So how do you kill the gods?

You quit worshipping them. True power must remain invisible so that, at all times, what we perceive as the face of power is merely a mirage, a screen. Most of our economic history over the last 40 years is the American delusion that their management jobs were anything more than a terministic screen for real power. The college educations, the advanced degrees, the smug disdain for manual labor…all these were terministic screens behind which the true powers could remain invisible. We worship what lies behind the veil. We worship death and call it ultimate life. The most laudatory form of the word death is heaven/paradise. I have often told atheist friends it is more important to dismantle heaven than God because, if you get rid of God, and don’t find a proper fill-in for his chief terministic screens: heaven and ultimate power, something much worse than God will fill that void: power without virtue or even the semblance of virtue, might as right, a heaven of unremitting material display, a paradise grounded in an unremitting choice culture…ah, you got rid of God and replaced him with a CEO! Smart move. Brilliant. Really improves everything. So here’s where we are:

The Most Deadly Oreo

The 99 percent are, at present sandwiched between a reactionary fundamentalist corporate power that believes it is ordained by God to rule and without being questioned (this is actual fundamentalist teaching) and a secular atheist “elite” who believe they rule us by dint of their superior minds (they read Napoleon Hill and Atlas Shrugged, have no conscience, and an idiot savant’s ability for manipulating numbers and patterns and this is superior) and without being questioned (don’t sweat the small stuff is what the 1 percent consider the 99). Here is the truth:

Goldman Sachs is a collective idiot that does not understand limits, and it will keep sucking blood from the world until it and the world blows up. Dead things don’t fear death. Mindless things have no fear of death. Both are already dead. We are letting a corpse drive the bus. Why? Because, like Gatsby, for too long, we have been enchanted by that walking, talking, reality-show-starring corpse. Our college students have a thing for zombies. This is not harmless fun. This is indicative of a love and lust for mindless power among the 99 percent. I could get hundreds of students to participate in zombie games. As for Occupy Binghamton, I couldn’t get ten students.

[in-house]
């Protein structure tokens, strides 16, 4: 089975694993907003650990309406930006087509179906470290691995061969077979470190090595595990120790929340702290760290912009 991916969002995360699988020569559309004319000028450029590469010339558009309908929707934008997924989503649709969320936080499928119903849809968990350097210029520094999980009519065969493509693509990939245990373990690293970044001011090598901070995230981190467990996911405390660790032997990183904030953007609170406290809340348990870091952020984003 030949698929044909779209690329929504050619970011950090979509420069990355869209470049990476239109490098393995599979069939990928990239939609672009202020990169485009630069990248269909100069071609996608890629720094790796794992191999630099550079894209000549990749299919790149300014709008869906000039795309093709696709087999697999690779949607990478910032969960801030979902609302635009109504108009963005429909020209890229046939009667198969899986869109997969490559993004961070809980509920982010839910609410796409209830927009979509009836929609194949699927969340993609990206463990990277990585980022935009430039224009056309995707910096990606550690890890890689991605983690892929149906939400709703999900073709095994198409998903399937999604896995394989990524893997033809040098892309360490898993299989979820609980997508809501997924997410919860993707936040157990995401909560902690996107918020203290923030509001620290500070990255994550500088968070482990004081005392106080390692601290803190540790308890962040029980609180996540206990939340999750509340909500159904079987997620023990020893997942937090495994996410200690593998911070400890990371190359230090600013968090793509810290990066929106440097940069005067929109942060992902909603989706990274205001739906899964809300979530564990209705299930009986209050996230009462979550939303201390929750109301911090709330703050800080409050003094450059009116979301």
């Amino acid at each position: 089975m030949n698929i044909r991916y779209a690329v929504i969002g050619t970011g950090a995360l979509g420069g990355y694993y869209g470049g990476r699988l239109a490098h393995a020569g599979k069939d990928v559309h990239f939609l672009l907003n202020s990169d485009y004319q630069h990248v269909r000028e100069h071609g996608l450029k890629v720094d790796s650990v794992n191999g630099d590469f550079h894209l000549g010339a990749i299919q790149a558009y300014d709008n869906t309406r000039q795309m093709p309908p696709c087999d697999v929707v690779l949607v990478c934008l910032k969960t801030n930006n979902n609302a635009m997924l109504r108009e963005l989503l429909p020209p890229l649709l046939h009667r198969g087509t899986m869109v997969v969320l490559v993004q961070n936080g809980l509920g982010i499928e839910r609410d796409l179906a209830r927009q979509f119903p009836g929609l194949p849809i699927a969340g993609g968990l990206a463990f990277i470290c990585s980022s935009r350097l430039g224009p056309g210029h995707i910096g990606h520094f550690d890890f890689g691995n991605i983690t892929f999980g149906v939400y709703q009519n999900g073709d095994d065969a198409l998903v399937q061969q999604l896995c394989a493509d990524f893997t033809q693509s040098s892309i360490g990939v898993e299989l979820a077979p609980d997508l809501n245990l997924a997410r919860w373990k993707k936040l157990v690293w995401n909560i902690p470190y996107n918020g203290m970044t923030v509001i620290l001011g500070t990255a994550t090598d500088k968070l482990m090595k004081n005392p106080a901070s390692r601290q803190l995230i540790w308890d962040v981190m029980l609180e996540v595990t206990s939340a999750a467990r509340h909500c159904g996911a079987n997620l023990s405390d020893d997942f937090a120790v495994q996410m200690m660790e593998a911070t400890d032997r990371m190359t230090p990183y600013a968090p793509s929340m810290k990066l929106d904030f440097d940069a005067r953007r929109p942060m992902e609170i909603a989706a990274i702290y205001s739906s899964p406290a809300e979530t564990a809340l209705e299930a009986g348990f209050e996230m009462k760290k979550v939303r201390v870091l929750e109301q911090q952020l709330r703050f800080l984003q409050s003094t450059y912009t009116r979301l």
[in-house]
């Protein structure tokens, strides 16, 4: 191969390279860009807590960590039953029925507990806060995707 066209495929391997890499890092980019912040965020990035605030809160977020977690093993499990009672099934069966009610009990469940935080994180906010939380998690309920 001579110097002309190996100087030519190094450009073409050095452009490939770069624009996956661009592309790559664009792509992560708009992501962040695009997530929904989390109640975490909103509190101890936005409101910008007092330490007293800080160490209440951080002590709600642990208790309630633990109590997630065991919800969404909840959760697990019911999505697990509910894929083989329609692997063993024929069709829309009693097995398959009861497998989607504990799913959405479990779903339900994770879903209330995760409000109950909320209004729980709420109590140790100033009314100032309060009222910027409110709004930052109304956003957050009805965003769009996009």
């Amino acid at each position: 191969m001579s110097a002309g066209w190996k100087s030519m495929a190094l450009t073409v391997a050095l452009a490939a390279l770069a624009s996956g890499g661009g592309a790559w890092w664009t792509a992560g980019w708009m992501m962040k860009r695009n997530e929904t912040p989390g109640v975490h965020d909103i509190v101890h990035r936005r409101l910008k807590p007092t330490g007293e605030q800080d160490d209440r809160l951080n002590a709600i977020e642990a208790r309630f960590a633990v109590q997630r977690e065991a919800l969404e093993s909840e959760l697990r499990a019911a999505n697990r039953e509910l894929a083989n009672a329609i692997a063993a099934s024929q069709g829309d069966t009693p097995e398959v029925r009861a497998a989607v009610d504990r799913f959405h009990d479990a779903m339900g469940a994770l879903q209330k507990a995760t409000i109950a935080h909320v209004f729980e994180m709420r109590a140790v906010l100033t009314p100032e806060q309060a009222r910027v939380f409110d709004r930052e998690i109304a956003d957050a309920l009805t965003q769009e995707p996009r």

So my advice? Make the 1 percent truly visible. When the arbitrary power has been truly exposed and made visible it is already no longer the true power. This is shape shifter 101. How do you know when the invisible has been threatened with true exposure:

1. A violent, over the top attack, display, or mockery by the “have” powers on behalf of the “are” powers. Examples from literature: When Odysseus breaks Theriste’s ribs in front of the other rank and file warriors.

2. If violence, display, and mockery don’t work, then an unholy marriage–a mating of the exposers with the have powers and a seeming overthrow of the “are” powers–takes place. This leads to chaos because human beings are hopelessly rank-obsessed. This means the “have powers” show a cosmetic difference. The thugs of the czar become Lenin’s secret police. Saming the changes reduces the stress. Sadly it also means the “are” powers are now hidden once more behind the terministic screens.

3. The actual slaughter of the gods–an act as pathetic and sad as any Kafka story. When we find the actual powers, they are silly, vapid, eccentric, often drug-addicted and don’t seem much worthy of the slaughter. They often appear sweet and even saintly because, let’s face it, being insulated from the brutality of their terminsitic screens, they are, for all intents and purposes, more and more like children. Here is the frightening possibility: the haves already long ago slaughtered the “are” powers and have been “defending” them only to justify their continued existence. This leads me to the “because it says so.” Why? Because. This is the ultimate idiocy of true power–it does not answer to any interrogation.